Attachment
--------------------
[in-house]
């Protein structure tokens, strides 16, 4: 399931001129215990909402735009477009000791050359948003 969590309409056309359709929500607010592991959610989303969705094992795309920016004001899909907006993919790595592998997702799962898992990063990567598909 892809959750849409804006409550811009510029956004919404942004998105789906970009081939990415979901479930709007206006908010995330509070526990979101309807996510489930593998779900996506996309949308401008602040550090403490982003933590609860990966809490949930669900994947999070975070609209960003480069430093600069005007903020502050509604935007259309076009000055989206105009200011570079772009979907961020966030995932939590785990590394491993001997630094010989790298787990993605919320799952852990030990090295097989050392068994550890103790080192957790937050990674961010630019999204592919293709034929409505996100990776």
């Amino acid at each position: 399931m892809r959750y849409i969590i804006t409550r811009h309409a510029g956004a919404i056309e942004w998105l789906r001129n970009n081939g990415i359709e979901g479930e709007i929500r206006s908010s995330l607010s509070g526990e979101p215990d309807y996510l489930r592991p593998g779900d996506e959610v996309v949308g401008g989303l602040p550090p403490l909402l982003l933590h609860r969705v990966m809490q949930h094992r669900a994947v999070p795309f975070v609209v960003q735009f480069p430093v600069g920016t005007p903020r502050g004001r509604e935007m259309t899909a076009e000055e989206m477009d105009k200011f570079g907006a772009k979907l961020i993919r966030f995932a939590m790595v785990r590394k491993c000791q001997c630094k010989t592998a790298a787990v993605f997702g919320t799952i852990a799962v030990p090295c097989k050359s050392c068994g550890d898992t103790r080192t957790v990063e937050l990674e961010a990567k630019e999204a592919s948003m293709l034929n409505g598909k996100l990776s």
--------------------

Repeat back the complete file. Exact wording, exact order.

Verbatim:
[in-house]
């Protein structure tokens, strides 16, 4: 399931001129215990909402735009477009000791050359948003 969590309409056309359709929500607010592991959610989303969705094992795309920016004001899909907006993919790595592998997702799962898992990063990567598909 892809959750849409804006409550811009510029956004919404942004998105789906970009081939990415979901479930709007206006908010995330509070526990979101309807996510489930593998779900996506996309949308401008602040550090403490982003933590609860990966809490949930669900994947999070975070609209960003480069430093600069005007903020502050509604935007259309076009000055989206105009200011570079772009979907961020966030995932939590785990590394491993001997630094010989790298787990993605919320799952852990030990090295097989050392068994550890103790080192957790937050990674961010630019999204592919293709034929409505996100990776």
């Amino acid at each position: 399931m892809r959750y849409i969590i804006t409550r811009h309409a510029g956004a919404i056309e942004w998105l789906r001129n970009n081939g990415i359709e979901g479930e709007i929500r206006s908010s995330l607010s509070g526990e979101p215990d309807y996510l489930r592991p593998g779900d996506e959610v996309v949308g401008g989303l602040p550090p403490l909402l982003l933590h609860r969705v990966m809490q949930h094992r669900a994947v999070p795309f975070v609209v960003q735009f480069p430093v600069g920016t005007p903020r502050g004001r509604e935007m259309t899909a076009e000055e989206m477009d105009k200011f570079g907006a772009k979907l961020i993919r966030f995932a939590m790595v785990r590394k491993c000791q001997c630094k010989t592998a790298a787990v993605f997702g919320t799952i852990a799962v030990p090295c097989k050359s050392c068994g550890d898992t103790r080192t957790v990063e937050l990674e961010a990567k630019e999204a592919s948003m293709l034929n409505g598909k996100l990776s």